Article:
Then came the Cantata grand finale. Ashkenazy seems to have had it about right in an interview with The Daily Telegraph – remember when that was still occasionally a serious newspaper? – in 2003, telling Geoffrey Norris that the composer had ‘kind of welcomed what was happening in Russia and wanted to see the brighter side. He didn't want to see the tragedy. With this welcome back into his country, he felt he should do what the country wanted him to do.’ More specifically concerning the Cantata, Ashkenazy continued, ‘it wasn't … an obligation ... Some people say that he wanted to mock, but I don't think so. It's a great piece, one of his greatest achievements. His attitude was just to go along with the general flow.’ It is a fascinating piece, certainly; I am not entirely convinced that it was one of his greatest achievements, but it is far, far too good not to hear. And how the world has moved on since that interview: bar a few irreconcilables on the Right, we are mostly communists again now, albeit of very different stripes, from ‘fully automated luxury queer space’ to something a little more traditionally Stalinist. If the point, as Marx maintained in his Theses on Feuerbach, as heard here, were not just, as philosophers had done, to interpret the world, but to change it, then the progress socialism has made in just the last few years augurs well indeed. It still seems a little odd, perhaps, to watch a Festival Hall full of Home Counties concert-goers, celebrating Leninism, but none of them seemed to have a problem with doing so. Good for them, for who, in what is also Marx 200 year, is not now in some sense a Marxist? At any rate, surely none of us would have the grimly negative imagination – or perhaps you would? – to dream up a neoliberal cantata celebrating, say, Hayek, Thatcher, and May: perhaps one of those curious ‘Hecklers’ who once disrupted Birtwistle performances? Trump, perhaps, albeit in a gaudier, more ironic fashion: perhaps a commission for Helmut Lachenmann. As for a Blairite Third Way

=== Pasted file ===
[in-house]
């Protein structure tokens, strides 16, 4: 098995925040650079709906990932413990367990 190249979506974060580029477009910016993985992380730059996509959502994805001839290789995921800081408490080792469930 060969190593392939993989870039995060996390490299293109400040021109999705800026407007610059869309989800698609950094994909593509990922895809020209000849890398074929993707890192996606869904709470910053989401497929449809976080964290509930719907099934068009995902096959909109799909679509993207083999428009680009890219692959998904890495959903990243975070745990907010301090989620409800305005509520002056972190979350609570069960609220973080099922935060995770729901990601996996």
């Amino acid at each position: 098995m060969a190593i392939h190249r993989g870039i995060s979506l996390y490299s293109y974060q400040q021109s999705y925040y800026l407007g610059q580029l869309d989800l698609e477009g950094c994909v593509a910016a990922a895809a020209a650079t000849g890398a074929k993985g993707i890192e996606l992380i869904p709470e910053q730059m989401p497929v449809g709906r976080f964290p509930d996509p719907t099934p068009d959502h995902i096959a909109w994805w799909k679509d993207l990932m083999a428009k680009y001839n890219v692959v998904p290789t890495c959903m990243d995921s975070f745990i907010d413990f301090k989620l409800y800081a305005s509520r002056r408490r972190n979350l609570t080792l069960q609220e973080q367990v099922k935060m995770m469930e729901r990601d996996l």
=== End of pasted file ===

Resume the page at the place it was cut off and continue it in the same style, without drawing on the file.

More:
The opening sounded as if a socialist realist-ish Boris Godunov, the Philharmonia brass commendably ‘Russian’ in tone, albeit without raucousness. Whether that lack of roughness were an entirely good thing one may wonder; it is certainly Ashkenazy’s way. Listening afterwards, for instance, to Valery Gergiev in Rotterdam, I found more variety, perhaps something deeper, but it would be churlish to complain unduly, in what remained a highly accomplished performance. For Prokofiev’s late (late for him, that is) modernistic fragmentation retained degrees both of revolutionary disconcertion and of traditional grounding: surely Beethoven’s Ninth in the cellos that prepare the way for the choral entry: ‘massive’ here in every respect. Frozen, then thawing strings seemed also to pave the way for the ‘patriotic’ world soon to come, of Alexander Nevsky and Ivan the Terrible. Russia or socialism? You decide – or rather, Stalin will. Factory metal resounded, a reminder, perhaps of Mosolov, heard earlier in the series?

The lack of belief, in a strict sense, is quite different here from that of Shostakovich, and sounded as such. Whatever we think of the latter composer as ‘dissident’ or anything else, Prokofiev’s personality, musical and political, was of a very different nature, as side-slipping as those harmonies, which is not to impute cynicism, but perhaps to return us to Ashkenazy’s observations. (He, after all, unlike most of us, lived in the USSR.) And, just as in the Violin Concerto, Cinderella called too. There are no straight lines to draw in Prokofiev’s career; he did not come to write as he later did only on account of ‘external’ pressures. For there was belief of a sort: on hearing ‘We vow to you, Comrade Lenin…’ we did – if only, to quote Ashkenazy, ‘kind of’, at least whilst in thrall to Prokofiev’s stream of consciousness. Deafening: almost. Extraordinary: certainly.

Mark Berry